Next to Kershaw, Wainwright may be the best pitcher remaining in the postseason. St. Louis has their go-to guy who will take control of the game, work his way efficiently inning-to-inning, and baffle offenses with nasty pitch offerings. Wainwright, along with Wacha, will provide stability on a rather uncertain rotation. With that being said, Kelly and Lynn must bring their best stuff to the table if the Cardinals want to sustain a chance at reaching the World Series.
After a horrendous month of September, Edward Mujica was replaced by rookie reliever Trevor Rosenthal as the squad’s closer for the postseason. Rosenthal has been stout this season as a setup man and has been solid thus far in two closing appearances against the Pirates in the NLDS. Much like the state of their rotation, a rather uncertain air defines the St. Louis bullpen going forward.
Carlos Martinez has been utilized in the setup slot in three appearances this postseason, but has been inconsistent, much like his first year in the big leagues this season. Martinez was groomed in the minors as a starter, a role in which he flourished earlier this season at Triple-A Memphis, but he has had a difficult time harnessing the unhittable stuff that made him the top pitching prospect in the Cardinals’ organization.
Along with Martinez are specialty relievers Seth Maness, as right-hander who can be utilized to induce ground ball outs, and a pair of southpaws, Randy Choat and Kevin Siegrist, who will be key in matchups against the middle of the order for Los Angeles.
The Cardinals boast one of the better offensive attacks in the game, a lineup that consists of both veterans and newcomers that have convened to create something special. St. Louis led the league with 783 runs scored, 77 more than any other team around the league, a testament to the skill and depth of their respective lineup.
The dynamic between veteran and newcomer is perhaps best represented through the Cardinals’ two best players, veteran backstop Yadier Molina and newcomer second baseman Matt Carpenter.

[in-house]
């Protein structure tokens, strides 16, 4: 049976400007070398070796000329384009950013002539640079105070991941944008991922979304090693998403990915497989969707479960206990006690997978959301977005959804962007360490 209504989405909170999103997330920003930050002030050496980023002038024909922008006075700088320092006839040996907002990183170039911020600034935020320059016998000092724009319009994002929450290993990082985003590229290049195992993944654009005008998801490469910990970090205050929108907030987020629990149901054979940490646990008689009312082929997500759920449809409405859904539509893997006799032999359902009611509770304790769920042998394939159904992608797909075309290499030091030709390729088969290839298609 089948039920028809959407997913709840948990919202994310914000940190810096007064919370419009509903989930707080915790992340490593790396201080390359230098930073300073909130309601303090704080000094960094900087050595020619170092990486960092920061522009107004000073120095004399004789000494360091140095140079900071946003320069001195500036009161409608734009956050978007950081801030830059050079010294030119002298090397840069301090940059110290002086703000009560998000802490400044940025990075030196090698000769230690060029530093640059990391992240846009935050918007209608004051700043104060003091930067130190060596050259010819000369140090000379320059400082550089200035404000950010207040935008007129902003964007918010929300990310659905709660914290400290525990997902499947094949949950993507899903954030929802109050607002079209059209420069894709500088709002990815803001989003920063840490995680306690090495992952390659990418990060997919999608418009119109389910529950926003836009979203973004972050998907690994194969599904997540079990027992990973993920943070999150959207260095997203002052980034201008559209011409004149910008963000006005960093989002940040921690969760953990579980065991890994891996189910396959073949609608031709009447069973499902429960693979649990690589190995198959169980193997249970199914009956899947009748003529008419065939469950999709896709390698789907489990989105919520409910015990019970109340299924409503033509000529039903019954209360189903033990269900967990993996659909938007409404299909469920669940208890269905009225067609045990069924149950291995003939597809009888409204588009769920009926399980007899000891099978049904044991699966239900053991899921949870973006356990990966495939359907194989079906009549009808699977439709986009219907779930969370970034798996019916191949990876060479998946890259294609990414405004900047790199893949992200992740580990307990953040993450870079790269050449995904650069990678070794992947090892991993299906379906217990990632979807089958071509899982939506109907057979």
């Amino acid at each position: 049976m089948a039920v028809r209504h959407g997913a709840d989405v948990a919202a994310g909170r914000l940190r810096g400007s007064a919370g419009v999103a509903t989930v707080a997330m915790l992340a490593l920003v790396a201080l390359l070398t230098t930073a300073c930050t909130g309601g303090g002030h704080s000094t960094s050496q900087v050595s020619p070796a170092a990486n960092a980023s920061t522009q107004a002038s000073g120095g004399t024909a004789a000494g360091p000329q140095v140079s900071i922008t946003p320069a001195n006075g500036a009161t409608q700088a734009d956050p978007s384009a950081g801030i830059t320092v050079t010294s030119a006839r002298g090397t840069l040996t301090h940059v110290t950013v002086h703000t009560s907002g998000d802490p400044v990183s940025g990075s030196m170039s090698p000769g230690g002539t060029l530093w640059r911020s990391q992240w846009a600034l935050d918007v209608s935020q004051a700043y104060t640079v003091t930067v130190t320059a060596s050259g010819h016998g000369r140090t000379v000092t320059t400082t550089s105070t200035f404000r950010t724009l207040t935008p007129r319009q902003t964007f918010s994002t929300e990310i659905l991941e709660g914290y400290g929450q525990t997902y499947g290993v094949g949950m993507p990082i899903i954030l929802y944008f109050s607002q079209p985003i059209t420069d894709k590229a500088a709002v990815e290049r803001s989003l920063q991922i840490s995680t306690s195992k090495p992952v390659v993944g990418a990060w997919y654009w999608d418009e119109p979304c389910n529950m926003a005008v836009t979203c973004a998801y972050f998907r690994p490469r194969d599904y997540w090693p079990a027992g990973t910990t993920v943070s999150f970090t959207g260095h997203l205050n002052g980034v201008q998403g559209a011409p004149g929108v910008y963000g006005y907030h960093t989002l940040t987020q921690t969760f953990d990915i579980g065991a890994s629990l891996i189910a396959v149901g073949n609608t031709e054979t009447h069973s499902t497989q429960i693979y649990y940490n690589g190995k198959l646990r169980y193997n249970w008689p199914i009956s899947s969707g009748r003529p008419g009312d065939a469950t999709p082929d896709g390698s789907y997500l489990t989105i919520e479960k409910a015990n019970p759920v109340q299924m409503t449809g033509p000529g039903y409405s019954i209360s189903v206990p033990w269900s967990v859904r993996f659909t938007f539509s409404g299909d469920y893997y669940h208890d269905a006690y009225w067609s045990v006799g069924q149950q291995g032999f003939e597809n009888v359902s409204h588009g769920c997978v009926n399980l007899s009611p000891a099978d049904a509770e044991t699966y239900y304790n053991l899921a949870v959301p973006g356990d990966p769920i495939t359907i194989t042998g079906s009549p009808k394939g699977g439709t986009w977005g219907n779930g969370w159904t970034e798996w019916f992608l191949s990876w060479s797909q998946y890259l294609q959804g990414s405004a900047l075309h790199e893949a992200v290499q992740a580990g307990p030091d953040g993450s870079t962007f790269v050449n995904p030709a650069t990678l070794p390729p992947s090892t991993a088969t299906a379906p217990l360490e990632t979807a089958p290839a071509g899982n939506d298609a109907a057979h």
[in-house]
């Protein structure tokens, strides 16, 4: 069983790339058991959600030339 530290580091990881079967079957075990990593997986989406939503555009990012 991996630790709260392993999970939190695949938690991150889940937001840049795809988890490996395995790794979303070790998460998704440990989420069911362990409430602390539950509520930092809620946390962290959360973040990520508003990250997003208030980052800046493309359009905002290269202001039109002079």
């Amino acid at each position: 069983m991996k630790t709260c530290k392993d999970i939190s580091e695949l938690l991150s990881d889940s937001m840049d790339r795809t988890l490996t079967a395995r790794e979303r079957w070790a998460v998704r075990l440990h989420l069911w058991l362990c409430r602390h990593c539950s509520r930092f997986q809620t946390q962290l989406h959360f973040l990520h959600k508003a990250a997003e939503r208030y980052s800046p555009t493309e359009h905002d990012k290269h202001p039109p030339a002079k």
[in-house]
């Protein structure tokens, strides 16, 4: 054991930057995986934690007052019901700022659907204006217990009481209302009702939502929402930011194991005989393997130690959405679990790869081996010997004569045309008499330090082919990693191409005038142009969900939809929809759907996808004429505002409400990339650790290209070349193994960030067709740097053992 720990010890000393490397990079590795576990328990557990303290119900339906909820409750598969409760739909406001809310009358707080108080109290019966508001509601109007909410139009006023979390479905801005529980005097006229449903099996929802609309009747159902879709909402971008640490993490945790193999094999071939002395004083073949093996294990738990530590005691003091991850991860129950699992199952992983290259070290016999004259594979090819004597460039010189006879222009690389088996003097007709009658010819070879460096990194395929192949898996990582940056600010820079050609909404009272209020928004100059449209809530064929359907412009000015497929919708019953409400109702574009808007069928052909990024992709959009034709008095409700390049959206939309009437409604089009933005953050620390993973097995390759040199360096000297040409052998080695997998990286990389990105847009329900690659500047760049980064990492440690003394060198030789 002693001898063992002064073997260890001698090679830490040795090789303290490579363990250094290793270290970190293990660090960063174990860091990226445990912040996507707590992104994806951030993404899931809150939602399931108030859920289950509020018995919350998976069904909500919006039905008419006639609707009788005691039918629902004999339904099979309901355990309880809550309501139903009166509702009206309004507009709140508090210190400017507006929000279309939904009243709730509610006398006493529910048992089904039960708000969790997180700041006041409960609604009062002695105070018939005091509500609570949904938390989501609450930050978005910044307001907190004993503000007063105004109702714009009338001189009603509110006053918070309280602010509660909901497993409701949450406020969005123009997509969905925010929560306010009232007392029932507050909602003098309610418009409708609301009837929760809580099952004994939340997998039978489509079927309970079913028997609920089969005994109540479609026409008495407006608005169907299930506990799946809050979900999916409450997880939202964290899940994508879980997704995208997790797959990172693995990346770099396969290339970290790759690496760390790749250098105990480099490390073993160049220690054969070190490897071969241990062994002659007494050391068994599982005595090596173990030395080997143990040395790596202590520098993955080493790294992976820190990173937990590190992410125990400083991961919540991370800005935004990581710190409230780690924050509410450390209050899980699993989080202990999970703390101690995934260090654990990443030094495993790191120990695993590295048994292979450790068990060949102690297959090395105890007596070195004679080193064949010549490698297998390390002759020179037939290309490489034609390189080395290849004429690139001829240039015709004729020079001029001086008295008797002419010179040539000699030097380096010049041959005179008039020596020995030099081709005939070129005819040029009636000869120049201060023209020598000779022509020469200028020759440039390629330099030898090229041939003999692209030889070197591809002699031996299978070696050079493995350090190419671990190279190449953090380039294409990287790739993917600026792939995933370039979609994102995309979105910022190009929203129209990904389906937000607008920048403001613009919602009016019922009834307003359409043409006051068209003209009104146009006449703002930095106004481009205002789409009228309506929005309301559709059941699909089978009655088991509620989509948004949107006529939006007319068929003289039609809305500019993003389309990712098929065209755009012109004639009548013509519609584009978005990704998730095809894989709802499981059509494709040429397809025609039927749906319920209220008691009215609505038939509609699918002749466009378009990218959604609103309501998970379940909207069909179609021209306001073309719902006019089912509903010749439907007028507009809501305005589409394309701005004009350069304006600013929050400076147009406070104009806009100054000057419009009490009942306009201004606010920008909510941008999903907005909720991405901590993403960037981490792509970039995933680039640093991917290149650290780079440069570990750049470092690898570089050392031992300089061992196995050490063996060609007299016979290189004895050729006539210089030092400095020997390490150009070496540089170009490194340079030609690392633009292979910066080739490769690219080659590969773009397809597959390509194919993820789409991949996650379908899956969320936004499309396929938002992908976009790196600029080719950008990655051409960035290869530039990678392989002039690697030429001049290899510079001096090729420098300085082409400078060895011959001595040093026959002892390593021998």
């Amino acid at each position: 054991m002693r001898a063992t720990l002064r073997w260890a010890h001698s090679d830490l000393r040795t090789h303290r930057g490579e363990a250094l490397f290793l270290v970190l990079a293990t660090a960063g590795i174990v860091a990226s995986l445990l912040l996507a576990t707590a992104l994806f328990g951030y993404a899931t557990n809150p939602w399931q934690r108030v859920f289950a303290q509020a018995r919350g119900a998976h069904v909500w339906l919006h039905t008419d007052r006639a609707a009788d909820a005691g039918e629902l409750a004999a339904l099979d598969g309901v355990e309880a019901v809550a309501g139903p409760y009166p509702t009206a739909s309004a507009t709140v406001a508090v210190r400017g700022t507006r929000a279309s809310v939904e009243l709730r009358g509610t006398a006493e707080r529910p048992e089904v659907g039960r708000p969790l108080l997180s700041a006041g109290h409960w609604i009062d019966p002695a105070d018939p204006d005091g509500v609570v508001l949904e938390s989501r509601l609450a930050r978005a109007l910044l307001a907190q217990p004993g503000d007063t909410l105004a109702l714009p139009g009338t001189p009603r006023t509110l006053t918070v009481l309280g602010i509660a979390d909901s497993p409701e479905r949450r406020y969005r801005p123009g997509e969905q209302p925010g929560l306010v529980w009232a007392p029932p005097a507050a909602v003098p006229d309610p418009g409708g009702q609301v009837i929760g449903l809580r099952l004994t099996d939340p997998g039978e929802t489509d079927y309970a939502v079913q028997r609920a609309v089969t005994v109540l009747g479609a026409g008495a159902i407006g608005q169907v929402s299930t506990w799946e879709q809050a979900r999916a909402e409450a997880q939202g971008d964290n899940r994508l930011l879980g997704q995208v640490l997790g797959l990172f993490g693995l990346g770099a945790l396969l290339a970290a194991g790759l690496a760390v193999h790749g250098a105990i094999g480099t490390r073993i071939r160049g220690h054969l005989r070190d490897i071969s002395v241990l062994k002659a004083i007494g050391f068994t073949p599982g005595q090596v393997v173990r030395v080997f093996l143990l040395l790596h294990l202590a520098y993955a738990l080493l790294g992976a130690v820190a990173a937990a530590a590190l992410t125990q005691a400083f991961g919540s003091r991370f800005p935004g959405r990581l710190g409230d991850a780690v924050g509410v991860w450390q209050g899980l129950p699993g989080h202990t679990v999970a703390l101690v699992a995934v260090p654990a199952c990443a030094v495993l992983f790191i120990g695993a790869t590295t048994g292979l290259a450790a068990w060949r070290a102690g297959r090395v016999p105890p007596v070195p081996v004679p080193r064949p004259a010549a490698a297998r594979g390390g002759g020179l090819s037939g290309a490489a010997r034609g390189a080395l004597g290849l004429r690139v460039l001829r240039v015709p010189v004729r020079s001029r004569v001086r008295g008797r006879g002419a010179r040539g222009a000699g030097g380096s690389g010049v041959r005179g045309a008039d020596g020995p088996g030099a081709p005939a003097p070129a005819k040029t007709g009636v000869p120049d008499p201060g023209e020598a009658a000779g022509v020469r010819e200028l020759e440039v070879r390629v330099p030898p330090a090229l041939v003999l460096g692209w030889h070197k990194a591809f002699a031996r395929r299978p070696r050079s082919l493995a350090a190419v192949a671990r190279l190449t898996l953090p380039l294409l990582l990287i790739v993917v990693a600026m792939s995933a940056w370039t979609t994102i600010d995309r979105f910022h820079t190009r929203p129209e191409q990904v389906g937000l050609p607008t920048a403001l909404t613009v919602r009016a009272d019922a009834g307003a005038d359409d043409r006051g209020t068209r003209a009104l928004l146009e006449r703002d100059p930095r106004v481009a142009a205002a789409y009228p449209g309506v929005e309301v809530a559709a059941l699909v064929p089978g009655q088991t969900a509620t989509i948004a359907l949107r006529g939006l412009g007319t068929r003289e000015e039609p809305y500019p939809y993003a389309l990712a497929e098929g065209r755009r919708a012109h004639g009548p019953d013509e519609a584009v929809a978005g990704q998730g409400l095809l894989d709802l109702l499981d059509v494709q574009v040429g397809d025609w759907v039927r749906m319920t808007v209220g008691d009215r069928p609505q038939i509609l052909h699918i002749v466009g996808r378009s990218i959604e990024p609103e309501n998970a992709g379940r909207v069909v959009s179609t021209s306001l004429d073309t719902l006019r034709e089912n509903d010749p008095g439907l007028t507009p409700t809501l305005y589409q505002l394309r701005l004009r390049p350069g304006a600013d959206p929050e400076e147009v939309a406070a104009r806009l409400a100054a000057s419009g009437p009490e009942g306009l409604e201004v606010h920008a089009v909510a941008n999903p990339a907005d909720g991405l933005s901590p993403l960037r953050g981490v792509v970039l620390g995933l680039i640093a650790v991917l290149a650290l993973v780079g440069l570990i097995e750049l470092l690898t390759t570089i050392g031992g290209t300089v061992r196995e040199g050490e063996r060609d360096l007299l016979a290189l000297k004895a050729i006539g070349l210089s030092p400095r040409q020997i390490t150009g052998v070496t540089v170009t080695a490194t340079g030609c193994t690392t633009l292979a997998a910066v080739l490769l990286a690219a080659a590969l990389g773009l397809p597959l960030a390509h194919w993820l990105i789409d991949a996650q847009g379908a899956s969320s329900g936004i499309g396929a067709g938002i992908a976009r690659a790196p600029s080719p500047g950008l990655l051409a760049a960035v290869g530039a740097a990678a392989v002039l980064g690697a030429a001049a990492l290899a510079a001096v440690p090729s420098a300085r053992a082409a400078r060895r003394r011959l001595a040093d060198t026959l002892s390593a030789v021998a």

While much of the attention in St. Louis has been afforded to Yadier Molina, Matt Carpenter has been just as, if not more valuable to the Cardinals’ lineup this season (depending on who you ask).
The role of the unsung hero has been reserved for Carpenter in a season that has seen the Cardinals stave off tough competition from an offense-heavy Cincinnati Reds and a resurgent Pittsburgh Pirates. Carpenter has filled a gaping void at second that had been open since the days of Fernando Vina, while also cementing his name amongst the best leadoff hitters in the game (another previous void in St. Louis).
Carpenter has been the epitome of consistency this season, attacking both left and right-handed pitching, avoiding a definitive slump, and providing a solid glove at second.
To say that Molina is the top defensive catcher in either league is a vast understatement. Despite injuries to Chris Carpenter, Jaime Garcia, and Kyle Lohse this season, Molina has dealt with a starting rotation and bullpen that is both young and inexperienced, helping mold one of the better, yet motley pitching staffs in the league.
Despite nagging injuries to his knee and wrist, Molina has continued to play on through. To put in perspective the value of Molina to St. Louis, one need only to look at the Cardinals’ record in the 14 games that he missed on the DL in early-August. The Cardinals went 6-8 in his absence and in the 24 games that he has missed over the course of the season, St. Louis posted an 11-13 record.
St. Louis has the postseason experience and the offensive spirit that should allow them to stave off a tough showing from the talented exploits of the Los Angeles rotation, namely Kershaw and Greinke. One thing is for sure about this St. Louis offense, it will not give up and that is for certain.